Wayland is a different system and there are more options for the
signature requirement. If I understand the protocol correctly, the
serial field of pointer, keyboard, and touch events could be used as a
signature. (Like X, wl_keyboard::enter does not have a time argument,
so that is not an option.) The strictest form of these
policies--denying all requests--can be achieved because the compositor
is in control; it's like a window manager and an X server combined in
that sense. The "must be active" signature can be implemented by
checking that the serial number came from an event sent to an active
client. The valid event signature can be implemented by checking that
the serial number came from a wl_pointer::button event, a
wl_keyboard::key event, a wl_keyboard::enter event, or wl_touch::down
The compositor is always in control, so clients can request activation
as much as they like without messing things up. Clients cannot prevent
the compositor from implementing any of the five activation policies.
The first four policies require nothing from clients to work as
expected; they are what we've had on X forever. The last policy does
not work unless clients request activation as needed when they have a
valid event. To my knowledge, both Windows and MacOS already require
applications to request activation in this way, so cross-platform
toolkits don't have to make a special case. This is the first
requirement that was stated before: clients are responsible for
requesting activation when it is appropriate.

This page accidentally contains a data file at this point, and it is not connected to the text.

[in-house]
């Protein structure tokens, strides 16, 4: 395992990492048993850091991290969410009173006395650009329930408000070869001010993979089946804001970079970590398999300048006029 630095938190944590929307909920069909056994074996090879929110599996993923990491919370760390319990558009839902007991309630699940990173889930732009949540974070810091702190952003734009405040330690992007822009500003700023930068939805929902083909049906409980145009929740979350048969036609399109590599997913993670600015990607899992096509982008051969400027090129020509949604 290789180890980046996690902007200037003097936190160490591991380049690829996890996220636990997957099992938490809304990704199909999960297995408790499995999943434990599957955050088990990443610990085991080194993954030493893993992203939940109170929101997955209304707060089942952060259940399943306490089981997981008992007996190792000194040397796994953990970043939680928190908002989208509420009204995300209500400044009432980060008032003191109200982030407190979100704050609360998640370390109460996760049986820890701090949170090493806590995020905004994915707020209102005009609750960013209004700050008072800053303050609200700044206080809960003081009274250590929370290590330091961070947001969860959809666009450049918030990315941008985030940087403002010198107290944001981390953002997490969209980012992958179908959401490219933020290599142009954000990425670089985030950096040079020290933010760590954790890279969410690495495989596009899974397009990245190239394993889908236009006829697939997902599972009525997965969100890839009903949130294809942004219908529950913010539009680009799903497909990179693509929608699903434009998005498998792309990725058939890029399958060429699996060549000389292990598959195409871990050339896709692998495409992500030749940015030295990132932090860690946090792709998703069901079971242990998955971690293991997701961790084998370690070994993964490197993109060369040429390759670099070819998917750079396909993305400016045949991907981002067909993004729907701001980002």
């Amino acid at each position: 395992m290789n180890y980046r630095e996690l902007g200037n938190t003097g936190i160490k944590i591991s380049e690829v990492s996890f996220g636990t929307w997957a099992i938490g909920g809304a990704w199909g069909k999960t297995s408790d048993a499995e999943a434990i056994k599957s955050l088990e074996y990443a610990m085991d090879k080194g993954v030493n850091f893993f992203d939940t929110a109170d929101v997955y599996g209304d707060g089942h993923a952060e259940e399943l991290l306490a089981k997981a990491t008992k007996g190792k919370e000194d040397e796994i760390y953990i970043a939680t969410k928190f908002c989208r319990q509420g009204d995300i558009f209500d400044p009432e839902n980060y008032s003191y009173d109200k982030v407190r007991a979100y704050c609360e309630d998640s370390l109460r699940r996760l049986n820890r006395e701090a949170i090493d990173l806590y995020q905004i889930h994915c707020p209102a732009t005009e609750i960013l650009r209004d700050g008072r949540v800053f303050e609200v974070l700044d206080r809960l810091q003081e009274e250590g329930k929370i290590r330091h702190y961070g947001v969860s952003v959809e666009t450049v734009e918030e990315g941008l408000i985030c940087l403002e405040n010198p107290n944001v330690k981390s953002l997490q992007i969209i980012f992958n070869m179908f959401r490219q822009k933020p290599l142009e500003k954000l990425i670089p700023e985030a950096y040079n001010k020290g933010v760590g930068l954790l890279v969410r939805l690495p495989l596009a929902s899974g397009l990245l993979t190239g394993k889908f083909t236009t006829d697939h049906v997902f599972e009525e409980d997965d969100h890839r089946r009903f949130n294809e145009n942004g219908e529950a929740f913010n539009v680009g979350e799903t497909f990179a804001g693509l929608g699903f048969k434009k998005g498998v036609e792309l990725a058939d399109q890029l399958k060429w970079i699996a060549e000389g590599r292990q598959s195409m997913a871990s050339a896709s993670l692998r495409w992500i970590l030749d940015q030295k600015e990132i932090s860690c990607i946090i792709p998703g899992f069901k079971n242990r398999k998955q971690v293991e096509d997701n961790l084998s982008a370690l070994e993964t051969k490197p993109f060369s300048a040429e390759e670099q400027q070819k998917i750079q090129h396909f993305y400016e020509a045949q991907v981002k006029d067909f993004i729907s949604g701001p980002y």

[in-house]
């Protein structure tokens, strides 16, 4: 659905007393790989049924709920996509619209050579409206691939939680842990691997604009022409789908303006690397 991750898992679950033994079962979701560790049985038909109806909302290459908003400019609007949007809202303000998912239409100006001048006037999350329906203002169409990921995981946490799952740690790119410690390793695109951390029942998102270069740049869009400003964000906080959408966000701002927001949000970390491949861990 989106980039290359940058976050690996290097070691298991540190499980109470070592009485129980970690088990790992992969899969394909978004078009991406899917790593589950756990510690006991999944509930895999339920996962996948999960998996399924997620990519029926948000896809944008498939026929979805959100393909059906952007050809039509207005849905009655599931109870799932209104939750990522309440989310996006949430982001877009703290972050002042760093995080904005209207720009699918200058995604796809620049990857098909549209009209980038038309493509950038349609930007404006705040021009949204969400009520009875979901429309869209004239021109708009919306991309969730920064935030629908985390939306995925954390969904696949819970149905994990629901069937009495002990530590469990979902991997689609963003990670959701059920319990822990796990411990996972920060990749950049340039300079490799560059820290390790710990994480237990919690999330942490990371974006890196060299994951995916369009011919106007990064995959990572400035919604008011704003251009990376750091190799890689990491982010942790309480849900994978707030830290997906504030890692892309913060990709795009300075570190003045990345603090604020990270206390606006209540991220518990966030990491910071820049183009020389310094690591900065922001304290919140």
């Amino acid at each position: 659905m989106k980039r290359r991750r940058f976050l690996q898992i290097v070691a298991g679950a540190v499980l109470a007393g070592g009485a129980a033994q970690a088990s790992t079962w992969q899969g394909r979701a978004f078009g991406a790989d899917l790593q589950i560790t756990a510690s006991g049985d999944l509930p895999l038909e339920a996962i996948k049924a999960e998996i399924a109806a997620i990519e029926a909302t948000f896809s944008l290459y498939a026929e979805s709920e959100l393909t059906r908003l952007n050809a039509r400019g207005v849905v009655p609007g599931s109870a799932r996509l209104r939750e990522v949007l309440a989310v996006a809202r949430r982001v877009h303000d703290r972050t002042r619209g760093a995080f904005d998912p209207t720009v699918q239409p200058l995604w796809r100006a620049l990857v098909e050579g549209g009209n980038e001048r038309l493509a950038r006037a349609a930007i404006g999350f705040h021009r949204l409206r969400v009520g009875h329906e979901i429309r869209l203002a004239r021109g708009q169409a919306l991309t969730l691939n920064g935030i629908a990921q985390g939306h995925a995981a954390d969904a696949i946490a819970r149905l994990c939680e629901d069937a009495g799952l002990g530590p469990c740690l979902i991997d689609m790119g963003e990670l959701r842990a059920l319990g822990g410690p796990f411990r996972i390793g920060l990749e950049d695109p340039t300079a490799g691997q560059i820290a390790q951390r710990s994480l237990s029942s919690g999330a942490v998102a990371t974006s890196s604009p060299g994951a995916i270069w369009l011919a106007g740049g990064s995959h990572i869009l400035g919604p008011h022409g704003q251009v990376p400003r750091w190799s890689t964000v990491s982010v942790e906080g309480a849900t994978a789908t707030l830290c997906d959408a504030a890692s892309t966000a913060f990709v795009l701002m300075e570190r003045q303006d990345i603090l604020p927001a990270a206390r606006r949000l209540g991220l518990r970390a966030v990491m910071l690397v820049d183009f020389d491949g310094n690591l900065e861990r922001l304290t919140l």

I have said nothing about stacking. Handling activation as I have
described allows for every kind of stacking behavior I've seen, except
for one: raise on frame clicks, but not on clicks within the frame.
This exception exists when the compositor is not responsible for
drawing the window frame, because nothing I have described allows the
compositor to distinguish between parts of the client window. Make
that distinction and the problem is solved; choose whichever stacking
policy you would like. If the distinction between the frame and the
rest of the window is included in the request for activation, you can
even have clicks in the client raise, but only clicks on the frame
activate, though I can think of no reason beyond sadism why anyone
would make things work that way.
I believe a simple stacking policy would be to allow a client with an
active window to do anything it wants with its windows within the
bounds set by other features; basically it can do anything as long as
it doesn't put windows below stay-on-bottom features, like the
desktop, or above stay-on-top features, like task bars and menus. I
believe it would be sensible to keep the active window on top within
its bounds, excepting for secondary windows, like tool palettes, which
should stay above the primary window. This is the stacking behavior
familiar to users of Windows and MacOS. I emphasize that the stacking
policy is independent of the activation policy, so long as the
compositor can distinguish between frames and their contents.
The guides I gave before--clients request activation responsibly,
compositors activate appropriately--allow all users to use their
chosen compositors with any application targeted at Wayland.
The combination of Windows/MacOS-style activation policy with an
active-window-on-top stacking policy is the behavior familiar to
Windows and MacOS users, including the allowance for beginning a
drag-and-drop operation without raising the drag source window. Much
the same system is possible on X11 if window managers will not grab
buttons without modifiers and regular clients will use the globally
active input model, requesting input focus when appropriate. Perhaps
most important to many reading this list is that the all the
activation policies familiar from X are compatible with the client
behavior I have described.
When I'm done with my current project at work, I'll be able to see
about writing code for what I have described, but that's weeks or
months away and then I'll need time to reacquaint myself with pretty
much everything. I hope that this has been a useful message. I
apologize for the lengthy lack of code.